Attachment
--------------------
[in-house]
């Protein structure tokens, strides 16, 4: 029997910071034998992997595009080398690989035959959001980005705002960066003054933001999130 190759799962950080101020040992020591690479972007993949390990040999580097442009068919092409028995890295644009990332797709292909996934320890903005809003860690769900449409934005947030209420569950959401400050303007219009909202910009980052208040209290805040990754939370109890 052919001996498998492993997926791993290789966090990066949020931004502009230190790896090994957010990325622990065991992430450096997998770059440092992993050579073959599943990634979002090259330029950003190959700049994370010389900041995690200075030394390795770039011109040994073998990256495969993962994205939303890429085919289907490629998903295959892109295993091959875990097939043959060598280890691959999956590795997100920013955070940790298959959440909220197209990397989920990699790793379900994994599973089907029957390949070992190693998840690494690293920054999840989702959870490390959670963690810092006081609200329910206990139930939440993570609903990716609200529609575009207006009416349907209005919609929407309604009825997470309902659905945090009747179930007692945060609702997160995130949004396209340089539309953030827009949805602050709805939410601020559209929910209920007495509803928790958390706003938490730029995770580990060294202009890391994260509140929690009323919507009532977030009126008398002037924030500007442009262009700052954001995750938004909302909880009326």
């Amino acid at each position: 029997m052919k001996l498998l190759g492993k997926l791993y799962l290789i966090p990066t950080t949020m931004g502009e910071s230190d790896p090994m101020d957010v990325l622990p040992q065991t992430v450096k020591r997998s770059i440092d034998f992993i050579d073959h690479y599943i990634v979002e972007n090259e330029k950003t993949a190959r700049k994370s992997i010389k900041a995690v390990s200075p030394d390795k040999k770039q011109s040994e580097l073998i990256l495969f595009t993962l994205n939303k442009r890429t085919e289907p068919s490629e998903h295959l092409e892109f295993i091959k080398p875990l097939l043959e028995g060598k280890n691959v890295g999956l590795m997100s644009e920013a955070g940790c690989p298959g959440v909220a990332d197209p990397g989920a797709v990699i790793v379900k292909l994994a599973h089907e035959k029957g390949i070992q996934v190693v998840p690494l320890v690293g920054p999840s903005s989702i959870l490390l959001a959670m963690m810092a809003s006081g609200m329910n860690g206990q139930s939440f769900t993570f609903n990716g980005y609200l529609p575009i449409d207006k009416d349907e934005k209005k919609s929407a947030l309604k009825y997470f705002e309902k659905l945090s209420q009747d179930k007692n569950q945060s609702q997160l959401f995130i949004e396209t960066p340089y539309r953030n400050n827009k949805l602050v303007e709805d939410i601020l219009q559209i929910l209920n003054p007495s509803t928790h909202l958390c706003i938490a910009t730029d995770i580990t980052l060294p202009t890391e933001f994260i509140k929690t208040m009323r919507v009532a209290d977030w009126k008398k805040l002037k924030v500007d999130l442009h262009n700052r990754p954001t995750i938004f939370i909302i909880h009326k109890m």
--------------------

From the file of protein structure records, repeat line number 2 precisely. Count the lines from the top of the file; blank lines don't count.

């Protein structure tokens, strides 16, 4: 029997910071034998992997595009080398690989035959959001980005705002960066003054933001999130 190759799962950080101020040992020591690479972007993949390990040999580097442009068919092409028995890295644009990332797709292909996934320890903005809003860690769900449409934005947030209420569950959401400050303007219009909202910009980052208040209290805040990754939370109890 052919001996498998492993997926791993290789966090990066949020931004502009230190790896090994957010990325622990065991992430450096997998770059440092992993050579073959599943990634979002090259330029950003190959700049994370010389900041995690200075030394390795770039011109040994073998990256495969993962994205939303890429085919289907490629998903295959892109295993091959875990097939043959060598280890691959999956590795997100920013955070940790298959959440909220197209990397989920990699790793379900994994599973089907029957390949070992190693998840690494690293920054999840989702959870490390959670963690810092006081609200329910206990139930939440993570609903990716609200529609575009207006009416349907209005919609929407309604009825997470309902659905945090009747179930007692945060609702997160995130949004396209340089539309953030827009949805602050709805939410601020559209929910209920007495509803928790958390706003938490730029995770580990060294202009890391994260509140929690009323919507009532977030009126008398002037924030500007442009262009700052954001995750938004909302909880009326």